Anthony, on Saturday you were talking to me about how ‘gay pride’ is made powerful through ‘gay shame’. Before any of this coming out business, whilst I was accepted by these people… I was being rejected by myself. The shame that I felt is so so much harder to deal with than this petty bullying- and the power of that shame is broken increasingly through the people I meet, f2b meetings, and everything else I’m getting involved with… whilst I may not be there yet, the journey is definitely underway.
that is a great insight Scotty…..never thought of it that way before.
Here is the section in my notes that relates to what we were speaking about on Saturday night.
All over the world LGBT people celebrate Gay Pride with festivals, events and parades. It’s a time when we celebrate our diversity and uniqueness. People often criticise these events wondering why we feel it is necessary to have a parade or month of activities. ‘Why do you have to flaunt it, we don’t have a heterosexual pride day’, they say. Straight people rarely understand gay pride because they have never experienced gay shame. And because they are heterosexual don’t realise that every day is heterosexual day.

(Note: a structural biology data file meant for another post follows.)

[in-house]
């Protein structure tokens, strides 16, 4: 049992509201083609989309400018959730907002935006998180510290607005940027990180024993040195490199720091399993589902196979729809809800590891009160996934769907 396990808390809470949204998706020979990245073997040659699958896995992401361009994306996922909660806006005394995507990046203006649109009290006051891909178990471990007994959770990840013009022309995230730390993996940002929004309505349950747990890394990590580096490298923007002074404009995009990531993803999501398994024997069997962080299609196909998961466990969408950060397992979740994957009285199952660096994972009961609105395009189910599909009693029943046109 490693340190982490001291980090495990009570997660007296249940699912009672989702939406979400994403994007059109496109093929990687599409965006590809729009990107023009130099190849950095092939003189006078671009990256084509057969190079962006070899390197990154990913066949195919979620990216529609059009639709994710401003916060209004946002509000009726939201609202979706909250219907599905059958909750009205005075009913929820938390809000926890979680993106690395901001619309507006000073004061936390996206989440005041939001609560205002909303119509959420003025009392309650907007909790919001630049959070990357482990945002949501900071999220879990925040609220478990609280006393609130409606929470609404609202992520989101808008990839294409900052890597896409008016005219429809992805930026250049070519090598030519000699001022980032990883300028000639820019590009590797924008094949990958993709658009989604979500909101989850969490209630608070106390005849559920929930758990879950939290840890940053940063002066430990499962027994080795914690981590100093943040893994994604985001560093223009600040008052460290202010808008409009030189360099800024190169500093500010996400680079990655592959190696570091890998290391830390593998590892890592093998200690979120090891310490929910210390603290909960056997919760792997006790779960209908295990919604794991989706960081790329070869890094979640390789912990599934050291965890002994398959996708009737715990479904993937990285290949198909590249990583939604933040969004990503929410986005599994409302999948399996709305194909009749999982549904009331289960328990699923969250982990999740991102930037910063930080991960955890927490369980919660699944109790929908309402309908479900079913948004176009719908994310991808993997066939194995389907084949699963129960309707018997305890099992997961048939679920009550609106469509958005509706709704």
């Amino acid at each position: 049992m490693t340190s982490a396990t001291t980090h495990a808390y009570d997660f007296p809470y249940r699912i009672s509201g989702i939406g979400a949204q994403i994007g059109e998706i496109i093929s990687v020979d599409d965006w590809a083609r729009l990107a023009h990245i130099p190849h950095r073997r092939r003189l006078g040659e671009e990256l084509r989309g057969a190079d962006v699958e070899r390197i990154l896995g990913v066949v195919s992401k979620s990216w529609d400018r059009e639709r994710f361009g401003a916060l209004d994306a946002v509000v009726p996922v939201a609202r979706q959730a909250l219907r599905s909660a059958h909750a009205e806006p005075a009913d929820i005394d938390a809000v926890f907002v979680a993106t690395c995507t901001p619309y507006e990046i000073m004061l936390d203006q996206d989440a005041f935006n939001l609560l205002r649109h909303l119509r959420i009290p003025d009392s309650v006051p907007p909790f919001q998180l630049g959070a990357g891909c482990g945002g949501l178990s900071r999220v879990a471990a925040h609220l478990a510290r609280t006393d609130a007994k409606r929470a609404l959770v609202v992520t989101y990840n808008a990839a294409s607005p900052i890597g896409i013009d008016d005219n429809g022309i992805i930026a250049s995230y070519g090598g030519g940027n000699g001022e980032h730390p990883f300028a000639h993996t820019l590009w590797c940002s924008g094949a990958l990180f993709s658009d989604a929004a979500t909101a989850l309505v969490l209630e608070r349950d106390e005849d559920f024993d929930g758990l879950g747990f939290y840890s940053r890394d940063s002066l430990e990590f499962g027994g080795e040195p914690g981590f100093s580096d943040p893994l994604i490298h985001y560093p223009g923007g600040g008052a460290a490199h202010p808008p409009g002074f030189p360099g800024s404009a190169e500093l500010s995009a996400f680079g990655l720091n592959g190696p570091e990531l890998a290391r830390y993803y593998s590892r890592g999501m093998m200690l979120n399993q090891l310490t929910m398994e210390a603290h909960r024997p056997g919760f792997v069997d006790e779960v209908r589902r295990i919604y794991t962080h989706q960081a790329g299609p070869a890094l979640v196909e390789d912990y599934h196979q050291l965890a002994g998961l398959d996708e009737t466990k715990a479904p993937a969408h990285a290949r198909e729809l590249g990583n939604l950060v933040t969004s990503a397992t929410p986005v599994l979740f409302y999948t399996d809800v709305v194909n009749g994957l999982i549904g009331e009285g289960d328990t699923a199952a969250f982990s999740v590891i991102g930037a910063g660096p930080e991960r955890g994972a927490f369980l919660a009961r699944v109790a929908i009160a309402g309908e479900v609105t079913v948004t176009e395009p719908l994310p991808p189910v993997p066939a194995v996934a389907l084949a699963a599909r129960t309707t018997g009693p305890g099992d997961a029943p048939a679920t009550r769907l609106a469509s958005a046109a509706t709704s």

As LGBT people we bring something unique to the world. This is reflected in some industries that have a high proportion of gay and lesbian people. Hospitality, call centres, nursing are just some examples. There is something about us that makes us good with people and serving others.
And of course where would all the wonderful art, music, theatre, fashion, design etc be if it wasn’t for the gays. We certainly are creative and add colour. Our tribe and events are unique. Whilst we know that not every gay man or lesbian fits stereotypes it can be said that there are, generally speaking, things that are different to the average heterosexual person. We make an enormous contribution to this world. Although others might try and tell us something different, those who have truly found their place in the LGBT community know it’s not all about sex. Not by a long shot. We have a culture, history and energy. We need to move beyond just acceptance of our gay selves to a place of pride and celebration.